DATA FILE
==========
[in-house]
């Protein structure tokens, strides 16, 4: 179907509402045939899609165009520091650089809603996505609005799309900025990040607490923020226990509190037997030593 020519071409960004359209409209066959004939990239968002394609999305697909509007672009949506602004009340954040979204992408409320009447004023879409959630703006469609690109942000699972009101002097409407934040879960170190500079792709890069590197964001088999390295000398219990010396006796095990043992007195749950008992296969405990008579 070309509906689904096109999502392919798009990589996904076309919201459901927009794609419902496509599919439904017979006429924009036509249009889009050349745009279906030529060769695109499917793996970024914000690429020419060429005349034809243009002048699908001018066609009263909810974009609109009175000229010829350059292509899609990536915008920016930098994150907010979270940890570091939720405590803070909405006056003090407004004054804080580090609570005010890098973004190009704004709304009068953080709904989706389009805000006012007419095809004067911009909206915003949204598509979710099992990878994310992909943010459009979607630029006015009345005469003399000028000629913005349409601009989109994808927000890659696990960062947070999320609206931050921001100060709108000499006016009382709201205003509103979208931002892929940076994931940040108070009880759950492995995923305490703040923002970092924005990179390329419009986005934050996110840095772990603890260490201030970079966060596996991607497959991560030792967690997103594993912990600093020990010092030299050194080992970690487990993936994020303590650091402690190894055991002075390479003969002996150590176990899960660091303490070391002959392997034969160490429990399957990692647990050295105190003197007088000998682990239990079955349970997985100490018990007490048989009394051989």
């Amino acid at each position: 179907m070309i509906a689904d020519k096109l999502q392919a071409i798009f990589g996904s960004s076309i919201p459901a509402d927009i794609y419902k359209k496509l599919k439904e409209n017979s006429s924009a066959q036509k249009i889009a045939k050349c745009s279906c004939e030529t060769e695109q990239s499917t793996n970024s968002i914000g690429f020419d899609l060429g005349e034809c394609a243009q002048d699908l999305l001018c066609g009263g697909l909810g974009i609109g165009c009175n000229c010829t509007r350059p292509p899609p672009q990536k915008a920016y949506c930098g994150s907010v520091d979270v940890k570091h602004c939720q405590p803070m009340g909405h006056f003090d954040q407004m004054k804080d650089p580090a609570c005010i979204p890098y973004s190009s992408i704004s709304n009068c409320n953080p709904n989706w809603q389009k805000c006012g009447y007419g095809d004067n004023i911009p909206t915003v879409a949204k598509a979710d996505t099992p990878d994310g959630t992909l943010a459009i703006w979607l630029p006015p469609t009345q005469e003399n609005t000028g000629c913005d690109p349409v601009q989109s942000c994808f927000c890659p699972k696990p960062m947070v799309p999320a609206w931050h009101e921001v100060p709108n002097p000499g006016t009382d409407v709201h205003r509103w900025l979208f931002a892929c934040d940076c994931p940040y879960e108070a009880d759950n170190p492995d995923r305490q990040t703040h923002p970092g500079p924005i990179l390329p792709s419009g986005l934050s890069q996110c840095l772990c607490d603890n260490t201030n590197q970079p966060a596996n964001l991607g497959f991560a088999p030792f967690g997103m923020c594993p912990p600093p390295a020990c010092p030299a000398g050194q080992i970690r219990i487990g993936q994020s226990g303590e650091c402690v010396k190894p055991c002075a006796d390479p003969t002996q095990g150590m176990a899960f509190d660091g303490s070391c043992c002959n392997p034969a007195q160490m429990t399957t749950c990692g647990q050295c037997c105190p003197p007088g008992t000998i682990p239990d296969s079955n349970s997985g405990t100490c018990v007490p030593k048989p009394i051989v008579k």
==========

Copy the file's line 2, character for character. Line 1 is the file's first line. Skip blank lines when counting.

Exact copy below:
């Protein structure tokens, strides 16, 4: 179907509402045939899609165009520091650089809603996505609005799309900025990040607490923020226990509190037997030593 020519071409960004359209409209066959004939990239968002394609999305697909509007672009949506602004009340954040979204992408409320009447004023879409959630703006469609690109942000699972009101002097409407934040879960170190500079792709890069590197964001088999390295000398219990010396006796095990043992007195749950008992296969405990008579 070309509906689904096109999502392919798009990589996904076309919201459901927009794609419902496509599919439904017979006429924009036509249009889009050349745009279906030529060769695109499917793996970024914000690429020419060429005349034809243009002048699908001018066609009263909810974009609109009175000229010829350059292509899609990536915008920016930098994150907010979270940890570091939720405590803070909405006056003090407004004054804080580090609570005010890098973004190009704004709304009068953080709904989706389009805000006012007419095809004067911009909206915003949204598509979710099992990878994310992909943010459009979607630029006015009345005469003399000028000629913005349409601009989109994808927000890659696990960062947070999320609206931050921001100060709108000499006016009382709201205003509103979208931002892929940076994931940040108070009880759950492995995923305490703040923002970092924005990179390329419009986005934050996110840095772990603890260490201030970079966060596996991607497959991560030792967690997103594993912990600093020990010092030299050194080992970690487990993936994020303590650091402690190894055991002075390479003969002996150590176990899960660091303490070391002959392997034969160490429990399957990692647990050295105190003197007088000998682990239990079955349970997985100490018990007490048989009394051989």